This course examines both the content and process of the Christian faith as well as its implications for clinical practice. Explored are an introduction to spirituality in mental health, basic hermeneutics as applied to Christian Scripture, basic theological concepts, the relationship between theology and psychology, health and toxic faith systems, spiritual development, spiritual/religious assessment, the spiritual/religious orientation and value system of the therapist, and treatment interventions in the spiritual/religious realm.
This course intends to deepen the student's knowledge base regarding the complexities of the human experience by examining neurological functioning and its role in human distress and recovery. Specifically, it explores the interplay between neurobiology, the social environment, and pharmacological interventions, and its influence on cognitive, affective, and behavioral functioning. The course offers an overview of neuroanatomy orienting the student to basic brain structure, advances in interpersonal neurobiology confirming the role of attachment relationships in brain development, and the role of interpersonal relationships and pharmacology in altering brain functioning.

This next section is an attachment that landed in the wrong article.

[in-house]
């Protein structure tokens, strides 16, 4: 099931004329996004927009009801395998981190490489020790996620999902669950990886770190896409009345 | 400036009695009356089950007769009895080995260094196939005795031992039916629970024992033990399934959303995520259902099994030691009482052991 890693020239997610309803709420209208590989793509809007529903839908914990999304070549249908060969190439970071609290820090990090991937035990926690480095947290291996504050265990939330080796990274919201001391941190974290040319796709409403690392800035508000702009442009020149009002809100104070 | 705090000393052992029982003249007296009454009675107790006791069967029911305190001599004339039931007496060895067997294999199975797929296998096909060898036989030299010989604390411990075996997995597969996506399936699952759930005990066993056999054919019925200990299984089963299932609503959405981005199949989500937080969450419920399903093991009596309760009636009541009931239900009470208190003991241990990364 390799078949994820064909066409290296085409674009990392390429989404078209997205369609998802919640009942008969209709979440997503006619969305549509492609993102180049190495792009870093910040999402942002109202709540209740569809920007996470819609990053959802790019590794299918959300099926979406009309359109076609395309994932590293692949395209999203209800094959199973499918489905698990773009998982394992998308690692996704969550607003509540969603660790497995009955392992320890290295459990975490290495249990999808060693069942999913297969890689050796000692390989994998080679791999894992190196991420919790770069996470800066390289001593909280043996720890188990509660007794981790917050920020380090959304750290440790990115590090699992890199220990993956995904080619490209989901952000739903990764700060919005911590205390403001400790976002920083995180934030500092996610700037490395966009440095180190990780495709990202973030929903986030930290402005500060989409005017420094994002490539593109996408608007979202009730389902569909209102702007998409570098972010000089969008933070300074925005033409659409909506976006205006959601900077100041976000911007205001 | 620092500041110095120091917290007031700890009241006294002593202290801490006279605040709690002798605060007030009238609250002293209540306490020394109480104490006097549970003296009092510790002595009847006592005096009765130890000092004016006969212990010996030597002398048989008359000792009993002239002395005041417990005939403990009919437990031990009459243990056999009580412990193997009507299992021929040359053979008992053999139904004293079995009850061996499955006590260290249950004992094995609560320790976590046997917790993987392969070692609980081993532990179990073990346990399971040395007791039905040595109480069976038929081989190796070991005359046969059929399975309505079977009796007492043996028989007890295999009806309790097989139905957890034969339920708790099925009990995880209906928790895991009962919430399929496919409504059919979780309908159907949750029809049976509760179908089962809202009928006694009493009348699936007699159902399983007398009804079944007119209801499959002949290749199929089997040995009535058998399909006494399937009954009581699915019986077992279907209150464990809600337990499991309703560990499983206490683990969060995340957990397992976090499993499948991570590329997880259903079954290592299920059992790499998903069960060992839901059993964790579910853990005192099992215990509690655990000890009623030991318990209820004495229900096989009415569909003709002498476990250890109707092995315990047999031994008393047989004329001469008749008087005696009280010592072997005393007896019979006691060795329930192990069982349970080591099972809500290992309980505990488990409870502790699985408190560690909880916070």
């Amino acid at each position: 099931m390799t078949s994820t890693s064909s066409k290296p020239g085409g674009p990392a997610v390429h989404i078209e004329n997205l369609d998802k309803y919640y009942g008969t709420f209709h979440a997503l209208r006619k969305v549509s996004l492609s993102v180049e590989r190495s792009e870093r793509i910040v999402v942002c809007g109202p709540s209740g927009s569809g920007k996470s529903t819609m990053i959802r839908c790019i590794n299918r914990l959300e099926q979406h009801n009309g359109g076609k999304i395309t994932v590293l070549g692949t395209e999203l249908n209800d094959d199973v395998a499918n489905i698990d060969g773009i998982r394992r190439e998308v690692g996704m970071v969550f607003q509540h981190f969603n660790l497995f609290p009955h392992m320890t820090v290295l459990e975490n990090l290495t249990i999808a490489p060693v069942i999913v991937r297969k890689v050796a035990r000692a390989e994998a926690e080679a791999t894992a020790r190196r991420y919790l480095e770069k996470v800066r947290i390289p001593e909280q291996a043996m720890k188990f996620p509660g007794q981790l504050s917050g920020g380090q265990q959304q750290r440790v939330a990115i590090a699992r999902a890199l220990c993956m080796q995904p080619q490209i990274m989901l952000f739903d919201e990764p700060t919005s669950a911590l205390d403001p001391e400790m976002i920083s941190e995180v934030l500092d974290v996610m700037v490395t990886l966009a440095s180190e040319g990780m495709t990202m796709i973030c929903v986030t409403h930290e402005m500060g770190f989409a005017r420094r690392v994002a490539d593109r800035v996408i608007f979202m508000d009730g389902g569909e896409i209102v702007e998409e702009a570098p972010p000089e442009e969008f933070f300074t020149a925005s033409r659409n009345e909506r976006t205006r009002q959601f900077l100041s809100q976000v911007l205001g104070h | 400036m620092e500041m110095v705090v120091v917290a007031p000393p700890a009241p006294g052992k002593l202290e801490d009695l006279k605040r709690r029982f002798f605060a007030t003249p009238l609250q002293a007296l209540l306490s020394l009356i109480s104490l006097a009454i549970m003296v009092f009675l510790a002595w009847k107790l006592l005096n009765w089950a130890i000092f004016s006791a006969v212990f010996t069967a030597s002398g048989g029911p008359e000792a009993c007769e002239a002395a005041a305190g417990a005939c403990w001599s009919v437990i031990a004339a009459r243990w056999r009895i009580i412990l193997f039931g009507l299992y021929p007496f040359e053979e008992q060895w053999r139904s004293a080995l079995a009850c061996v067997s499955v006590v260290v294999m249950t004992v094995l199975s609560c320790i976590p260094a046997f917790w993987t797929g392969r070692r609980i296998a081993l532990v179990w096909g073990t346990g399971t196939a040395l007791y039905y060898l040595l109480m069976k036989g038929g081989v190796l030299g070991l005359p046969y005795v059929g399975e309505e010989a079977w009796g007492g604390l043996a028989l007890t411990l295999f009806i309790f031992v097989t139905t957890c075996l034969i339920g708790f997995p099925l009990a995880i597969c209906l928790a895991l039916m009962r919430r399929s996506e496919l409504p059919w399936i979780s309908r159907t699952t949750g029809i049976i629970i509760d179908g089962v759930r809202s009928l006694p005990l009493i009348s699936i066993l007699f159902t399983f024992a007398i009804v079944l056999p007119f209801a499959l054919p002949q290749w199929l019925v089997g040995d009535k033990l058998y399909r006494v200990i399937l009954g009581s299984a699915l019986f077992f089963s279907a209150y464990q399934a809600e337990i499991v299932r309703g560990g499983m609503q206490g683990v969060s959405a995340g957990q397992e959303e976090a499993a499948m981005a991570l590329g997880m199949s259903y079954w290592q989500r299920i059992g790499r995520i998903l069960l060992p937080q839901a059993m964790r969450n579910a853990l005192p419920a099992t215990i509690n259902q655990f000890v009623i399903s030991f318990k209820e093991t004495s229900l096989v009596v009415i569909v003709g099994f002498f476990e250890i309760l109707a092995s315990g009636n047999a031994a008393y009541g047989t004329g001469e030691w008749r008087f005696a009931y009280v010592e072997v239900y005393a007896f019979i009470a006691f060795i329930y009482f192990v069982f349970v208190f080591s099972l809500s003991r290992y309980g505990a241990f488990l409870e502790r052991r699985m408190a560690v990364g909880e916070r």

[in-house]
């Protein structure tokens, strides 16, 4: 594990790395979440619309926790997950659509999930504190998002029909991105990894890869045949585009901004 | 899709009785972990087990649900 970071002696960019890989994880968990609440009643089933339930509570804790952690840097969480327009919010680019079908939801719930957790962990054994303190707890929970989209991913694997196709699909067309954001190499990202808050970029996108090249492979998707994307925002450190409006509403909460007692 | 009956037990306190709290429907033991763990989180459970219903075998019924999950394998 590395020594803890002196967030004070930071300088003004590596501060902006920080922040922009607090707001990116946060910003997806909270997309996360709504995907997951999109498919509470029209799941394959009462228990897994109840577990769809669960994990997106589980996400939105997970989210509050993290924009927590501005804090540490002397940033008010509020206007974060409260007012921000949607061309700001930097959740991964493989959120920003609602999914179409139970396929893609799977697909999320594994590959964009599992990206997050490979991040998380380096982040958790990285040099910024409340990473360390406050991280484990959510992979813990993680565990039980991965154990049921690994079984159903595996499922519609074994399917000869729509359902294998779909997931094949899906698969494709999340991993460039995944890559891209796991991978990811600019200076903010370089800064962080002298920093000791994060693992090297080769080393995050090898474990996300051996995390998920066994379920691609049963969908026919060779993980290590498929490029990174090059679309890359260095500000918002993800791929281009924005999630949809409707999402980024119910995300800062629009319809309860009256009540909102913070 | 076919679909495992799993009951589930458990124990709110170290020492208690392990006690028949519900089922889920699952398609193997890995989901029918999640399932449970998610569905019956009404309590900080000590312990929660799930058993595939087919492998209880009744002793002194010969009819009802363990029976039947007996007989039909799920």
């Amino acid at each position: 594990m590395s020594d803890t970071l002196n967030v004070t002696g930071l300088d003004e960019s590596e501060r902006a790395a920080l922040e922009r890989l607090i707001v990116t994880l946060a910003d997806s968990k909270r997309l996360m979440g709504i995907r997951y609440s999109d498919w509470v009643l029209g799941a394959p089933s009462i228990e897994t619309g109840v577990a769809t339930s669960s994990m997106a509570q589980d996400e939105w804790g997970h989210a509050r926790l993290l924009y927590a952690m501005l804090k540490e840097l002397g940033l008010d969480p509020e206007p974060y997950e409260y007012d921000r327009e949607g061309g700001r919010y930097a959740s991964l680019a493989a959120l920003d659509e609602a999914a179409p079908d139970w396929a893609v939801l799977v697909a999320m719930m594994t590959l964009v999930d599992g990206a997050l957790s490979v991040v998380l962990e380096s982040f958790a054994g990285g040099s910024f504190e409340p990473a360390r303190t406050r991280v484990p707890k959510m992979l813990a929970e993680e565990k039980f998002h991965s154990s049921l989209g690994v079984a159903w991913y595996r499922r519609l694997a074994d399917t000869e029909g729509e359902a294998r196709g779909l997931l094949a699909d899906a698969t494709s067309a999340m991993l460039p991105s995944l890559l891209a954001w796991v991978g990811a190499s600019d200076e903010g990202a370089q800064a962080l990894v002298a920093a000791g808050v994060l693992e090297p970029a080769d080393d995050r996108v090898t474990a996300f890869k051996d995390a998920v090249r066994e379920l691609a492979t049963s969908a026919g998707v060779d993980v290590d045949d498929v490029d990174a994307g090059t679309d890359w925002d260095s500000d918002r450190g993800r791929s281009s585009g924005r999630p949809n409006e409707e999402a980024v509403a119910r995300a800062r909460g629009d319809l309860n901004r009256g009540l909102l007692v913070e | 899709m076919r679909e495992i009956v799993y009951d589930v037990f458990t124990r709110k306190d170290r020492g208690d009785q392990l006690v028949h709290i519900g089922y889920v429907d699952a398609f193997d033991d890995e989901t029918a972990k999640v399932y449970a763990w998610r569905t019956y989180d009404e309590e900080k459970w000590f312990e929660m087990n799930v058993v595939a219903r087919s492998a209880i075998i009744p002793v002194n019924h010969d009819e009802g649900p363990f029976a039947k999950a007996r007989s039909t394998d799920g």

Complete the following:

Note: All coursework for this master's program is taught from a systems perspective, to meet LMFT licensure requirements. GCEP 540 Professional Orientation focuses on the AAMFT Code of Ethics.